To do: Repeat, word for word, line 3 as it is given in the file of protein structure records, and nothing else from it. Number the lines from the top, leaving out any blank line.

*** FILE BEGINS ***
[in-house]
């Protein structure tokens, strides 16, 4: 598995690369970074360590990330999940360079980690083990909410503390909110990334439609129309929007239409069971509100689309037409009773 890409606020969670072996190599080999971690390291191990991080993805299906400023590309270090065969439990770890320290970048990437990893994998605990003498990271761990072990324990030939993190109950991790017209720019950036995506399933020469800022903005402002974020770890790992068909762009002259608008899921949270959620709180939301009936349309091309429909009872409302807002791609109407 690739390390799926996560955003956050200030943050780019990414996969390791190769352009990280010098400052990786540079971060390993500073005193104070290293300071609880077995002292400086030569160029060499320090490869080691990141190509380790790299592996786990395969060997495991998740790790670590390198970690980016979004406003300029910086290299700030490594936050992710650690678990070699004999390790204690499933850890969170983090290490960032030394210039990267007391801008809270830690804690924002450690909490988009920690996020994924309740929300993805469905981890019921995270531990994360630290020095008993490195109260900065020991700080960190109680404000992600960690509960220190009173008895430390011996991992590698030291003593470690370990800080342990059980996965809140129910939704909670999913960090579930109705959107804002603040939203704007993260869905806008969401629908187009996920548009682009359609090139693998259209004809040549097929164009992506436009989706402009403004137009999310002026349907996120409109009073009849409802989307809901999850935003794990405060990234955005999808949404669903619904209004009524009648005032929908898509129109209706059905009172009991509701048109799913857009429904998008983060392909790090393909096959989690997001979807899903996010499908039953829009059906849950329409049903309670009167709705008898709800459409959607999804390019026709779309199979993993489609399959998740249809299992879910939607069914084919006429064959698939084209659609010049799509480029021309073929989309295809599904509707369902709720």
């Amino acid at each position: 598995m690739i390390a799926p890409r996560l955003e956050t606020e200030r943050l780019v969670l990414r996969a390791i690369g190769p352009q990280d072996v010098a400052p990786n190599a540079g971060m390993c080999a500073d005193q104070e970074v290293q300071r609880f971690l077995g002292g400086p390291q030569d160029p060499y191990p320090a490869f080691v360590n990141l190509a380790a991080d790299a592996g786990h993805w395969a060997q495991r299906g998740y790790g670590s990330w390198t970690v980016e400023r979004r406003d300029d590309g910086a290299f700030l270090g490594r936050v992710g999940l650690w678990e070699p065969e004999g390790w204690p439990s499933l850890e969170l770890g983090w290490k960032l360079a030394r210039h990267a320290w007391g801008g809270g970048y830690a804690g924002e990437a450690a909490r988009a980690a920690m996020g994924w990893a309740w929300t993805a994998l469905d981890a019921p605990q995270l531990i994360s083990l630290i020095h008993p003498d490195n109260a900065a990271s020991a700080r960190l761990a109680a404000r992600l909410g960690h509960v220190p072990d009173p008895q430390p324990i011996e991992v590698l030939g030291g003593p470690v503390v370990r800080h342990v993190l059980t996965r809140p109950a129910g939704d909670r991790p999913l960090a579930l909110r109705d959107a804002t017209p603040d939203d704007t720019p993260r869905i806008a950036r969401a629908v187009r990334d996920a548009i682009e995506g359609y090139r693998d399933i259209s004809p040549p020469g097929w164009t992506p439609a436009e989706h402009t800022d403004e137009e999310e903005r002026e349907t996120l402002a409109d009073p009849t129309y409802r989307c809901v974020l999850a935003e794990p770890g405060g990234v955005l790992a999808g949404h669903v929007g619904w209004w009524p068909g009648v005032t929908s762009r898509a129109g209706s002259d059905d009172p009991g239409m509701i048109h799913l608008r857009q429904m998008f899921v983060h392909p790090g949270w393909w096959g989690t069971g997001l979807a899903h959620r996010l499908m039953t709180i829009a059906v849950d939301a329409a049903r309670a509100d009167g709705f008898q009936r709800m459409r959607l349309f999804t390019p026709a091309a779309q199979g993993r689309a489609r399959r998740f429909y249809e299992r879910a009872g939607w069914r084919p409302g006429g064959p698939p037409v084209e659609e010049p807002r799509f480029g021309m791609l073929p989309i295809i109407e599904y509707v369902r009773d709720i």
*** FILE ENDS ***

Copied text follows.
């Amino acid at each position: 598995m690739i390390a799926p890409r996560l955003e956050t606020e200030r943050l780019v969670l990414r996969a390791i690369g190769p352009q990280d072996v010098a400052p990786n190599a540079g971060m390993c080999a500073d005193q104070e970074v290293q300071r609880f971690l077995g002292g400086p390291q030569d160029p060499y191990p320090a490869f080691v360590n990141l190509a380790a991080d790299a592996g786990h993805w395969a060997q495991r299906g998740y790790g670590s990330w390198t970690v980016e400023r979004r406003d300029d590309g910086a290299f700030l270090g490594r936050v992710g999940l650690w678990e070699p065969e004999g390790w204690p439990s499933l850890e969170l770890g983090w290490k960032l360079a030394r210039h990267a320290w007391g801008g809270g970048y830690a804690g924002e990437a450690a909490r988009a980690a920690m996020g994924w990893a309740w929300t993805a994998l469905d981890a019921p605990q995270l531990i994360s083990l630290i020095h008993p003498d490195n109260a900065a990271s020991a700080r960190l761990a109680a404000r992600l909410g960690h509960v220190p072990d009173p008895q430390p324990i011996e991992v590698l030939g030291g003593p470690v503390v370990r800080h342990v993190l059980t996965r809140p109950a129910g939704d909670r991790p999913l960090a579930l909110r109705d959107a804002t017209p603040d939203d704007t720019p993260r869905i806008a950036r969401a629908v187009r990334d996920a548009i682009e995506g359609y090139r693998d399933i259209s004809p040549p020469g097929w164009t992506p439609a436009e989706h402009t800022d403004e137009e999310e903005r002026e349907t996120l402002a409109d009073p009849t129309y409802r989307c809901v974020l999850a935003e794990p770890g405060g990234v955005l790992a999808g949404h669903v929007g619904w209004w009524p068909g009648v005032t929908s762009r898509a129109g209706s002259d059905d009172p009991g239409m509701i048109h799913l608008r857009q429904m998008f899921v983060h392909p790090g949270w393909w096959g989690t069971g997001l979807a899903h959620r996010l499908m039953t709180i829009a059906v849950d939301a329409a049903r309670a509100d009167g709705f008898q009936r709800m459409r959607l349309f999804t390019p026709a091309a779309q199979g993993r689309a489609r399959r998740f429909y249809e299992r879910a009872g939607w069914r084919p409302g006429g064959p698939p037409v084209e659609e010049p807002r799509f480029g021309m791609l073929p989309i295809i109407e599904y509707v369902r009773d709720i």